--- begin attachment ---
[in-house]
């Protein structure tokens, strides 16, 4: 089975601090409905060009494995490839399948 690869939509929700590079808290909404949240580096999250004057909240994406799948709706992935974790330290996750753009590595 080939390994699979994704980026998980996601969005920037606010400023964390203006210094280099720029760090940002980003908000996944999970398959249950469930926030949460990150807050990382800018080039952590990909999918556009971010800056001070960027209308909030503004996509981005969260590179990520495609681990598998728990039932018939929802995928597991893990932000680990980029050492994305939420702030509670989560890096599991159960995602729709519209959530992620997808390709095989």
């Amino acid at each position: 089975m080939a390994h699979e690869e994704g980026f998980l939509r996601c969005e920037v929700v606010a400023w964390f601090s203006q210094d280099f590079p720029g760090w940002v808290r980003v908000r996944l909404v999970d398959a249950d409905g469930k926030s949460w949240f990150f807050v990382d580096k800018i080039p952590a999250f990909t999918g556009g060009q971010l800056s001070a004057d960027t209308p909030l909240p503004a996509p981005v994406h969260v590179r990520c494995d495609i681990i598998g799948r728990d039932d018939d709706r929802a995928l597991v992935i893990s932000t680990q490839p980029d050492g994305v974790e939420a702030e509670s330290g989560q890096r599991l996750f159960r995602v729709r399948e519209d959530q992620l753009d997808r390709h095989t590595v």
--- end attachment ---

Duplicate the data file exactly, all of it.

[in-house]
């Protein structure tokens, strides 16, 4: 089975601090409905060009494995490839399948 690869939509929700590079808290909404949240580096999250004057909240994406799948709706992935974790330290996750753009590595 080939390994699979994704980026998980996601969005920037606010400023964390203006210094280099720029760090940002980003908000996944999970398959249950469930926030949460990150807050990382800018080039952590990909999918556009971010800056001070960027209308909030503004996509981005969260590179990520495609681990598998728990039932018939929802995928597991893990932000680990980029050492994305939420702030509670989560890096599991159960995602729709519209959530992620997808390709095989």
């Amino acid at each position: 089975m080939a390994h699979e690869e994704g980026f998980l939509r996601c969005e920037v929700v606010a400023w964390f601090s203006q210094d280099f590079p720029g760090w940002v808290r980003v908000r996944l909404v999970d398959a249950d409905g469930k926030s949460w949240f990150f807050v990382d580096k800018i080039p952590a999250f990909t999918g556009g060009q971010l800056s001070a004057d960027t209308p909030l909240p503004a996509p981005v994406h969260v590179r990520c494995d495609i681990i598998g799948r728990d039932d018939d709706r929802a995928l597991v992935i893990s932000t680990q490839p980029d050492g994305v974790e939420a702030e509670s330290g989560q890096r599991l996750f159960r995602v729709r399948e519209d959530q992620l753009d997808r390709h095989t590595v």